That one is from Silky Water – Hamilton’s Waterfalls.

While we’re on waterfalls, here I am boldly luxuriating in a jungle pool:

I call this my “Tarzan” shot. Aaaahhh eeeeee aaaaahhhh eeeee AAAAAHHHHH . . .

Getting there was the bold bit, for an old dude, anyway:

If memory serves me, it was about an eight hour slog up and down heavily jungled mountains which made my knees scream. Both of these shots are from I Go Bush.

The last three here are completely off the wall and are excellent examples of narcissism gone wild in a world where faking it can get you anything you want. You’ve seen a kaleidoscope image of this character recently. Getting this close to a Pseudobalistes flavimarginatus  is considered, with good reason, risky. Risky is not the same as bold:

Even the name is scary, eh? It’s a Yellowmargin Triggerfish. It will try to eat you if you hold still enough. This one is from The Beauty and the Beast.

Okay, this is crossing over into the stupid category. Check the teeth. Do not try this at home:

That one is from Sharks, Schmarks – Triggerfish are the Demons.

Just to show that I’ve not gone all Rambo now that I’ve taken boldness to heart, I’ll demonstrate my tenderness and sensitivity by showing you this lovely fake watercolour of The Fish Which Tried to Eat Me:

As the old mantra for crazy people goes, “Every day, in every way, I’m getting better.”

Gute Nacht.

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Skies – Trees – Tug Boat – Guest Ron Barrons

Posted in Guest Shots, Mixed Nuts on November 17th, 2009 by MadDog
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I was very happy this week to get a couple of gorgeous images from our friend Ron Barrons.  Ron lives in Hamilton, Ontario where our son and his family also reside. We’ve had many happy times in Hamilton with family and visiting Ron and his wife, Brenda. Ron has been a guest on Madang – Ples Bilong Mi  here.

This one gives me goose-bumps. I could bore you to tears with my analysis of this image. It’s got it all. The composition is perfect, using just about every rule to perfection. Note at the right side on the horizon that you can see the bridge connecting Hamilton to Toronto. Click to enlarge (I wish I had a higher resolution image for you) and you’ll see it better:

Hamilton, Ontario Sunrise by Ron Barrons That bridge makes a wonderful focal point in the enlarged image.  All of the lines and shapes seem to point to it. You can’t keep your eyes away from it, but it doesn’t dominate.

Here’s another fine composition by Ron. Though I hate being cold, I do envy the photographers who live in temperate regions with beautiful deciduous forests that glow with surreal colours in the autumn. Ron beautifully captured the serenity of this scene. I don’t know where the image was shot, but I’d like to go there and sit for a while, in a warm coat with a cold Chardonnay and a cigar:Trees mirrored by Ron BarronsNice job, Ron. Please, keep them coming!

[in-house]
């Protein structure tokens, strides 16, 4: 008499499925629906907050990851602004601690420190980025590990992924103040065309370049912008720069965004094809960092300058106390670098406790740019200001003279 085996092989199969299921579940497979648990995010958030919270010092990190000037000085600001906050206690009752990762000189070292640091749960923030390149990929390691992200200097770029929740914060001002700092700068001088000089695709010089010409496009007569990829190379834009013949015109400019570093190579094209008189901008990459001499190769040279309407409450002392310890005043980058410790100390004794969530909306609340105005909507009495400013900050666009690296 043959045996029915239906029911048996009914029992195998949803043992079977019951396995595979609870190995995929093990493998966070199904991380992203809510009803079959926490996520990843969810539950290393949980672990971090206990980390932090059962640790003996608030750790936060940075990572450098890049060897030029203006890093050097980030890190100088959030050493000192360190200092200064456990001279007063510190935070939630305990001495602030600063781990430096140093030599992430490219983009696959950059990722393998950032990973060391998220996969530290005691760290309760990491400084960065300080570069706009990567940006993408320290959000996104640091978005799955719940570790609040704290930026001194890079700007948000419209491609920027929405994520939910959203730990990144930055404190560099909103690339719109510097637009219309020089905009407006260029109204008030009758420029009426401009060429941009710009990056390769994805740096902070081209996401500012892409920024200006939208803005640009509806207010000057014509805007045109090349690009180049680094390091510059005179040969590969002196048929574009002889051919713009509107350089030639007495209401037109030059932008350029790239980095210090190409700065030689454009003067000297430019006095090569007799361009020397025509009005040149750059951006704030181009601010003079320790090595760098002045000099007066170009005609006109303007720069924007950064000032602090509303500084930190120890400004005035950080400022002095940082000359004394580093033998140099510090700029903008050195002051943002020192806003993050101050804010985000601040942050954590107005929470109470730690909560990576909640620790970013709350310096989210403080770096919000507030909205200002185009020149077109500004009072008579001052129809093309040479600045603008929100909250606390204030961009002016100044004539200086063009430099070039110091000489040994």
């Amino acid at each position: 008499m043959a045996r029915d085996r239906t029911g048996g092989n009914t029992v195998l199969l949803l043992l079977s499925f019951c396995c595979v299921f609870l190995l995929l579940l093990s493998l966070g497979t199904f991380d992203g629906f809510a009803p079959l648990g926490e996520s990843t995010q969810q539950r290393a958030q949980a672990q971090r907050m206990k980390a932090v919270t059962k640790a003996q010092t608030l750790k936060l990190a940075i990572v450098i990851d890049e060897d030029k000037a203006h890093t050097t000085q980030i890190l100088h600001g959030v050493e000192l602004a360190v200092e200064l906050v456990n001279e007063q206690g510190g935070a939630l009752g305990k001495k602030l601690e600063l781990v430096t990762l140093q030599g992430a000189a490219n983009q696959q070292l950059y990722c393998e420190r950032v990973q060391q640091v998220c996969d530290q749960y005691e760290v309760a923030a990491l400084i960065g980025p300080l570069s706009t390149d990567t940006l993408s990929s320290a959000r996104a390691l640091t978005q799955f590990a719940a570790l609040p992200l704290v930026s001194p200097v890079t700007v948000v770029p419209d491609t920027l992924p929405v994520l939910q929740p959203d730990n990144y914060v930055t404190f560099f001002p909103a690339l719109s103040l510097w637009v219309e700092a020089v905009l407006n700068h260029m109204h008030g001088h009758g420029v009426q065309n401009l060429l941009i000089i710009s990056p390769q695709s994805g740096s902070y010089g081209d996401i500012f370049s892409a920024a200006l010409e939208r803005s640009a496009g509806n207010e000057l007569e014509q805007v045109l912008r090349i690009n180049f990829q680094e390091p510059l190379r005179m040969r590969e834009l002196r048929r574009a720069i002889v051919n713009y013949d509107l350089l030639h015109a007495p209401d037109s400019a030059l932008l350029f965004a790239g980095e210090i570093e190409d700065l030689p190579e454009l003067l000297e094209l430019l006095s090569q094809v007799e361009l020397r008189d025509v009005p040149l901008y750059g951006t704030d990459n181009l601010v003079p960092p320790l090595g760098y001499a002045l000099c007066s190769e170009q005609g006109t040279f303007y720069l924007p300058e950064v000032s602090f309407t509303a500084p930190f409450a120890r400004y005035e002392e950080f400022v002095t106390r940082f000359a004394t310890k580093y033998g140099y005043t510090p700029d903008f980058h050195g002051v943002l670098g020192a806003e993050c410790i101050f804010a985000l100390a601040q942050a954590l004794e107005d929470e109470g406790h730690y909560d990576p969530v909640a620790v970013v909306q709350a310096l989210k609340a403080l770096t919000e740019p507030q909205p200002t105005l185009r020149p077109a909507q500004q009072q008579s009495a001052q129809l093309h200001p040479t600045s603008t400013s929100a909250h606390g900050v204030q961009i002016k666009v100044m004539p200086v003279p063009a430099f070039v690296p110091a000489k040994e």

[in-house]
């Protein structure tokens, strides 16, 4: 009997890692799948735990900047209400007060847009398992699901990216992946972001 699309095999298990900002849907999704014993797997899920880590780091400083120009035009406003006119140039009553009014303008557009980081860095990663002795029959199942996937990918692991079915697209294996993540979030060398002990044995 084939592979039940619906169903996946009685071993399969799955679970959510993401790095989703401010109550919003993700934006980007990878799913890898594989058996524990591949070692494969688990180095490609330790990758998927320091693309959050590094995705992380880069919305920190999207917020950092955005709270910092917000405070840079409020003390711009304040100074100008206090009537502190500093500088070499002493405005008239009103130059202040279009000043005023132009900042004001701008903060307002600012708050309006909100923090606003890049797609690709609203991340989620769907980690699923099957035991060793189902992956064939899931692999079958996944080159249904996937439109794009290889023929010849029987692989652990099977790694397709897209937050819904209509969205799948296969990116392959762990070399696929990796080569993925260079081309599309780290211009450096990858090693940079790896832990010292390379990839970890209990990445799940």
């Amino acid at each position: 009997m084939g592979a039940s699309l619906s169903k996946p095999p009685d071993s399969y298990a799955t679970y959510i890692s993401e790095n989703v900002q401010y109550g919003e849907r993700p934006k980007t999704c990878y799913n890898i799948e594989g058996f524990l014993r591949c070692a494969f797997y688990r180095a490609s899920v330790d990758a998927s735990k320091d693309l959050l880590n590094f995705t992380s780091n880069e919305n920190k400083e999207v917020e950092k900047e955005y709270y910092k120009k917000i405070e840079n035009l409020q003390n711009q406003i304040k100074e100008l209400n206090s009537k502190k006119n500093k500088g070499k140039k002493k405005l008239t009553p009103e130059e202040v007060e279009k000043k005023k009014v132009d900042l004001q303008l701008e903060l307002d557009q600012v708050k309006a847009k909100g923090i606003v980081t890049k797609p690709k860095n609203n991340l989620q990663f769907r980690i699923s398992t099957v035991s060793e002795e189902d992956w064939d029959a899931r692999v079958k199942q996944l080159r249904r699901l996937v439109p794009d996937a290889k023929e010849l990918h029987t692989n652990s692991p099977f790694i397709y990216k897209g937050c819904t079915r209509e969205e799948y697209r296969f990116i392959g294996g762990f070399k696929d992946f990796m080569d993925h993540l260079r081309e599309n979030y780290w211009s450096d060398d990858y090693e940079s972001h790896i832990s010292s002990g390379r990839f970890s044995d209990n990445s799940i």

Well, I feel a little inadequate this morning to compete with that. Hey, it’s not a competition anyway. It’s a sharing. So, A couple of mornings ago, I got this mid-telephoto of the sun rising above Madang Town across the harbour from our house:Madang sunrise with copra boat heading to Kar Kar IslandThe shot shows the limitations of the sensors in point-and-shoot cameras such as my Canon G9, my carry-about camera. No matter what I did, I could not bring up any decent detail and colour in the shadowed town. The dynamic range of brightness in the scene was just too much for the sensor to capture.

The main advantage of a big, full 35mm frame (called FX) sensor in an expensive digital SLR (single lens reflex) camera is that each ‘bucket’ (pixel) that collects photons of light is bigger. This means that the number of photons counted from adjoining buckets will be more accurate because the random fluctuations caused by several factors will be smaller. In other words, there will be less noise  in the image. Noise shows up as little speckles that shouldn’t be there. The bigger buckets also collect more photons, so the calculations in the computer in the camera can more accurately deliver a wider range of brightness levels (dynamic range).

Here’s how I think of that. Imagine marking off an area in your yard ten metres square. First, put out 1,000 little buckets filling the area as best you can and wait for a big rain. Now measure the water in each bucket. You’ll find a comparatively large difference between buckets, when you would have expected them to be all the same. This is noise. Now remove the 1,000 buckets and replace them with 100 buckets filling the area (they will have to be bigger  buckets). Now wait for a rain which drops about the same amount of water. This time, when you measure the water in the buckets you will find that there is much less difference between them. You have reduced the noise. That’s one important reason why bigger sensors are better. You don’t want more pixels, that can make the noise worse, because each pixel must be smaller. What you want is bigger  pixels.

There are other reasons that bigger sensors are better, but those are even more boring.

This shot made me a little happier:Tug boat in the morning light across the harbour from our houseIt’s a little fakey looking, because I had to massage it pretty vigorously with Photoshop, but it’s cheery, so I’ll satisfy myself with that.

I went a little crazy with the panorama concept in this one:Madang Town morning panoramaIf you click to enlarge, you can see quite a bit of detail in Madang Town, including a blurry band around the tall coconut tree to the left of centre where Photoshop failed to blend properly the adjacent frames when it was building the merged image.